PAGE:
Contact Dog Lost UK on 01633 673859 quoting 173793
4 – Chenile – Run out of the door – 23.01.22
Chenile is a white Bischon Frise rescue puppy. She went missing from Elmfield Terrace, Darlington, County Durham, DL1, when she ran out the front door. Adjacent to Elmfield Terrace is North Lodge Park, which she may have wandered into for puppy adventures. Did you see a sweet little white puppy and think maybe the owner was nearby and the young dog was being walked off-lead?
The following are nearby – maybe you notice a small dog alone?
- Kwik Fit, Northgate
- Darlington Snooker Club
- Independent Claims
- Densely populated streets of suburban houses
- A167 and A67
Chenile is so cute looking. It is unknown how far she may have travelled, if very far at all. Like a kitten, a puppy will be oblivious to dangers, and everything will be a game and fun to investigate.
Also, she may have been found and picked up, handed to the dog warden or vet, or given a home without notifying the authorities. But if handed to a vet or the dog warden, she would have been scanned. So perhaps a kind soul thought she was abandoned on this cold January day and sheltered her. Was that you?
Chenile’s microchip is registered in Romania.
As per www.gov.uk, the following applies when bringing an overseas pet from overseas:
- The microchip must meet International Organization for Standardization (ISO) standards ISO 11784 and ISO 11785 and 15 digits long
- Staff will check it meets the standard when entering the UK
- It is recommended you bring your own scanner if the microchip does not meet regulations
- Your pet will be placed in quarantine or refused entry into Great Britain if the microchip cannot be read
- If incompatible, you will need to have your pet re-chipped
I don’t know if a Romanian microchip is compliant with ISO standards. But as Chenile is in the UK, the chip must meet regulations otherwise, she would have been refused entry. So let’s hope this little girl has found safety and is one day took to a veterinary practice for a standard check-up and her microchip routinely scanned.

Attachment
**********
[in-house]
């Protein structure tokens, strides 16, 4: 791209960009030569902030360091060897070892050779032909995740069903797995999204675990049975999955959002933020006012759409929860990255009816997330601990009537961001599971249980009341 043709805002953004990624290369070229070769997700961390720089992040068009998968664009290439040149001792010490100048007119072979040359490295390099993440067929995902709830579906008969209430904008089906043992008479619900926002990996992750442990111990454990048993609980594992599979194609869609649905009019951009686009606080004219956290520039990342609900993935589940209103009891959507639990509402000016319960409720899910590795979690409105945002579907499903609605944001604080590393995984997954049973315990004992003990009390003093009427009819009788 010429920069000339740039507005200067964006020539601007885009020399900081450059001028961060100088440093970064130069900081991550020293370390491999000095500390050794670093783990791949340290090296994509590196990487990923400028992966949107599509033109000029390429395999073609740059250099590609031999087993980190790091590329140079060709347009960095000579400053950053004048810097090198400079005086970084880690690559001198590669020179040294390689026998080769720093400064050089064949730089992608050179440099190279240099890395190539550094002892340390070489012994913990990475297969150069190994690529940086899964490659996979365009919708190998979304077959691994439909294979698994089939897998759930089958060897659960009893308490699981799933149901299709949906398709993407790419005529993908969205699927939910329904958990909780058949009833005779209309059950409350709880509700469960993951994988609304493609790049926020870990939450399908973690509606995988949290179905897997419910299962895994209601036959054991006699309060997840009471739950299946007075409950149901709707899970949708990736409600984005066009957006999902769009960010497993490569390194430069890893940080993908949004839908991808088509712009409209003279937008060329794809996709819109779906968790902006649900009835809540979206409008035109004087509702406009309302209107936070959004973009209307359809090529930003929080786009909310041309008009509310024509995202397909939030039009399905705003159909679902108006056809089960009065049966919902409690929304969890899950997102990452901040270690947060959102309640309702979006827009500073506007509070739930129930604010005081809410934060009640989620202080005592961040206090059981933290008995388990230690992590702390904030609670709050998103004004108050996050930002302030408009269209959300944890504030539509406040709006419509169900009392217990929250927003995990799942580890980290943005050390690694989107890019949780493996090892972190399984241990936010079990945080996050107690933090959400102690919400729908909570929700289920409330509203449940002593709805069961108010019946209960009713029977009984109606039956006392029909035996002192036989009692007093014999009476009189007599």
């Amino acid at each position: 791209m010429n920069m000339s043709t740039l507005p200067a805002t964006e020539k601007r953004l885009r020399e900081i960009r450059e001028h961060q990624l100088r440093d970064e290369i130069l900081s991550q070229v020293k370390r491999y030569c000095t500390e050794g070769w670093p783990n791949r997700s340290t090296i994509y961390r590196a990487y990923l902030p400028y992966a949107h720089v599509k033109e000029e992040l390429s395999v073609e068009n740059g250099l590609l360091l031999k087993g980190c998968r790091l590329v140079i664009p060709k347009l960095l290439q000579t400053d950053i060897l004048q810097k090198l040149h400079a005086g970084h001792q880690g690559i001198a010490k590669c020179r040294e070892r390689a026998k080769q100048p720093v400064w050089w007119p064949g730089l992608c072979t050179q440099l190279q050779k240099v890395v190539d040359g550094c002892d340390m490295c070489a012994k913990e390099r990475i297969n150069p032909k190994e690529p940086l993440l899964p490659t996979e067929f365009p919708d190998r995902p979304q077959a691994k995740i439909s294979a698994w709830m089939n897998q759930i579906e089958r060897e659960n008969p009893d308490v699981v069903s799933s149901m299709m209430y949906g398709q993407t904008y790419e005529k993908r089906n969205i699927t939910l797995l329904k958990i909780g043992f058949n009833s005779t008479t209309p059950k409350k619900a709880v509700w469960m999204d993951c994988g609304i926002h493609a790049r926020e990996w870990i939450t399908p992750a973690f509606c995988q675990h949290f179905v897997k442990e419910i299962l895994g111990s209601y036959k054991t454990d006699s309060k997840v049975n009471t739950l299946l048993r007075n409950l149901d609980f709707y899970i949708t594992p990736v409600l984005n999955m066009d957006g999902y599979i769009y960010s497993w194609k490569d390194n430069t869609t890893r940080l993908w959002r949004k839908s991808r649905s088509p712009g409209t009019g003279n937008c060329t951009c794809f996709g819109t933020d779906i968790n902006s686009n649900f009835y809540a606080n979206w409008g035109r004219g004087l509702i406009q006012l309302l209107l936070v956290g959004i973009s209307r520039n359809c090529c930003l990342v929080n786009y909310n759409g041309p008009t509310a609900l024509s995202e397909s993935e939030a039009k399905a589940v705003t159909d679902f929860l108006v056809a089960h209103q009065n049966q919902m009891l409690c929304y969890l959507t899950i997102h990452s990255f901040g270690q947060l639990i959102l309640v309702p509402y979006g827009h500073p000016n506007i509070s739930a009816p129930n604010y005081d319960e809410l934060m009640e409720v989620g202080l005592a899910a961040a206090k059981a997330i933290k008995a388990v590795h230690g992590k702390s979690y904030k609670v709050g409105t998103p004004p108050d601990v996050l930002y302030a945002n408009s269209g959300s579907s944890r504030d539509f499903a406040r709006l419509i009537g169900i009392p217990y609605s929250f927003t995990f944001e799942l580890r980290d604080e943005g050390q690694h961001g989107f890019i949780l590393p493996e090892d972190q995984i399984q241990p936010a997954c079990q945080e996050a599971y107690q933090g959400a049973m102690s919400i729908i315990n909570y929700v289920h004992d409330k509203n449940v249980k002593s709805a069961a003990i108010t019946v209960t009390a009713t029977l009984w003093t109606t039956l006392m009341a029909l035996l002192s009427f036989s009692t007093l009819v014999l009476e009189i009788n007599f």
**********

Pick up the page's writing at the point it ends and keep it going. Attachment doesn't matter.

Contact Dog Lost UK on 01633 673859 quoting ID: 173628
4 – Chief – Terrified rescue dog escaped from new home – 04.09.21
Chief is a frightened grey and white crossbreed male puppy. A kind family adopted him, but after 4 days escaped. He was from Romania originally, and severe abuse leaves dogs with emotional, trust and fear-aggression issues.
Andreea, a native Romanian lady, tells you firsthand what the abuse is like for animals and gives her story of how she adopted a dog from her country whilst living in the U.K. This is Roxy’s story and includes how Andreea trained her.
I know someone with a Romanian rescue dog, and he admits how lucky he was that Teddy settled immediately and never tried to escape. If you want to learn more about the adoption process of an overseas dog, please click here to read more and here is Teddy’s YouTube playlist. Regarding Chief, he may have been abused more than Teddy or Roxy and run off in fear mode. It is heartbreaking as he was just a puppy when he disappeared in 2021.
As a puppy, he will face new dangers in a country he is not used to, so I hope someone finds him. But as reported on his profile on Dog Lost UK, Chief is a very nervous and timid dog, so would run.
Chief had been sighted and captured on CCTV in the early days with a breed description given as a Lurcher, Bearded Collie, and Collie Crossbreed. Have you seen Chief? Chief is a Moritic Shepherd dog capable of covering miles, and the breed is protector of livestock in Romania and will not harm them.
As Mioritics can cover a large distance, people must be observant in these areas. Please share his Dog Lost profile to:
- In between the above areas
Don’t forget, this beautiful boy is microchipped. I do hope he is found and begins the life he so deserves.
Have You Seen Chief – Harby NG23 on Facebook
Contact Dog Lost UK on 01633 673859 quoting 169544
- Use traditional methods to find your missing dog
- Ensure the dog warden is notified of your lost pet
- Engage help from Dog Lost to create a profile
- Rethink pet safety and consider new anti-theft walking gear
A thank you …
Thank you to Jayne at Dog Lost UK for uploading Poppy’s Pets website link onto the site. Now, whenever I comment on a profile, another visitor can click on Poppy’s Pets and go direct to my website.
Poppys Pets has a column in an East Yorkshire newspaper that features lost pets